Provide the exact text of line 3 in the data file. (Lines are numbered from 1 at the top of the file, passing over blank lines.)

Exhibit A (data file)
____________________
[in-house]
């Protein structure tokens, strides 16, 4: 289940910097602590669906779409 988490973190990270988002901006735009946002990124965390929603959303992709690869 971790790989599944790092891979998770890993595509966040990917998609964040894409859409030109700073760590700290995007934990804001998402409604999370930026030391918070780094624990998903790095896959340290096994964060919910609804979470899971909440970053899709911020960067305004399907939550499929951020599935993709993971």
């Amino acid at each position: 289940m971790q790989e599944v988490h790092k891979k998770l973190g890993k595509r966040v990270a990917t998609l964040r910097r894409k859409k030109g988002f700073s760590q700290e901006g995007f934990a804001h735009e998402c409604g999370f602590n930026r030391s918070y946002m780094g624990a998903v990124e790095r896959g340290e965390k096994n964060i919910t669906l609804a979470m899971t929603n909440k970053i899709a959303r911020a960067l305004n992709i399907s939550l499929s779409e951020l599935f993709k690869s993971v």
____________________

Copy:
């Amino acid at each position: 289940m971790q790989e599944v988490h790092k891979k998770l973190g890993k595509r966040v990270a990917t998609l964040r910097r894409k859409k030109g988002f700073s760590q700290e901006g995007f934990a804001h735009e998402c409604g999370f602590n930026r030391s918070y946002m780094g624990a998903v990124e790095r896959g340290e965390k096994n964060i919910t669906l609804a979470m899971t929603n909440k970053i899709a959303r911020a960067l305004n992709i399907s939550l499929s779409e951020l599935f993709k690869s993971v």